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In combination with other medications, Ativan is found to prevent nausea and vomiting which come as a side effect from chemotherapy. Doctors prescribe it for prevention and treatment of alcohol withdrawal. Ativan can also be used for treating seizures (status epilepticus).

Ativan is taken with or without food, depending on the medical condition and doctor’s advice. The dosage can vary in different individuals, and is prescribed in accordance with health status, age, and response to treatment. It’s available as tablets of 0.5, 1, and 2 mg, an oral solution of 2mg/ml, and injection 2 mg/ml and 4 mg/ml.

Ativan Recreational Use

Recreational use of Ativan is rarely limited to Ativan only, as it is often mixed with alcohol or other drugs (illicit or prescription). Taking Ativan recreationally or in any way other than as directed, can have bad consequences and is considered to be abuse.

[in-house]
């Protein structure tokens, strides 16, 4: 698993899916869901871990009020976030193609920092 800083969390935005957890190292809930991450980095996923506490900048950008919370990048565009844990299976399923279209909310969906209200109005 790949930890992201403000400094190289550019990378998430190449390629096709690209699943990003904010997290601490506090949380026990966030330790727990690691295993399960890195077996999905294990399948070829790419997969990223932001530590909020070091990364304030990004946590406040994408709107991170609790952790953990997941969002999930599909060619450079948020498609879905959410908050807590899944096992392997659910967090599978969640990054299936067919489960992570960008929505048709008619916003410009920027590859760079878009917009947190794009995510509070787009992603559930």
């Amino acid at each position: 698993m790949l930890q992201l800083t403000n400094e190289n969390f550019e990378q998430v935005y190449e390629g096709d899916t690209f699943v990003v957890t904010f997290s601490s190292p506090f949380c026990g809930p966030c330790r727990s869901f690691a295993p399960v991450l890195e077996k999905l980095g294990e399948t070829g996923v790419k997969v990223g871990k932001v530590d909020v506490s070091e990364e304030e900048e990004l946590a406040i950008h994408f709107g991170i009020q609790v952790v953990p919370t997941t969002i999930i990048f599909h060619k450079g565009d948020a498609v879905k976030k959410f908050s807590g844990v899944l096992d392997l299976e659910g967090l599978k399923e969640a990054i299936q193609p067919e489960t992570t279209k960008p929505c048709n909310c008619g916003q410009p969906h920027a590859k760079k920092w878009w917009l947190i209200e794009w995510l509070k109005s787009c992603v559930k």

Ativan can be administered:

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  • Orally
  • Intramuscular injection
  • Intravenous injection
  • Sublingually
  • Transdermally
  • By crushing and snorting

However, there are some other side effects that users should be aware of. They can occur rarely, but are closely related with increased regularity of use and increased dosage amount of Ativan. Among these dangerous side effects of recreational use are:

  • Anterograde amnesia
  • Confusion
  • Depression
  • Dizziness
  • Hallucinations,
  • Hyperactivity
  • Light-headedness
  • Sedation
  • Weakness

Ativan Overdose Risk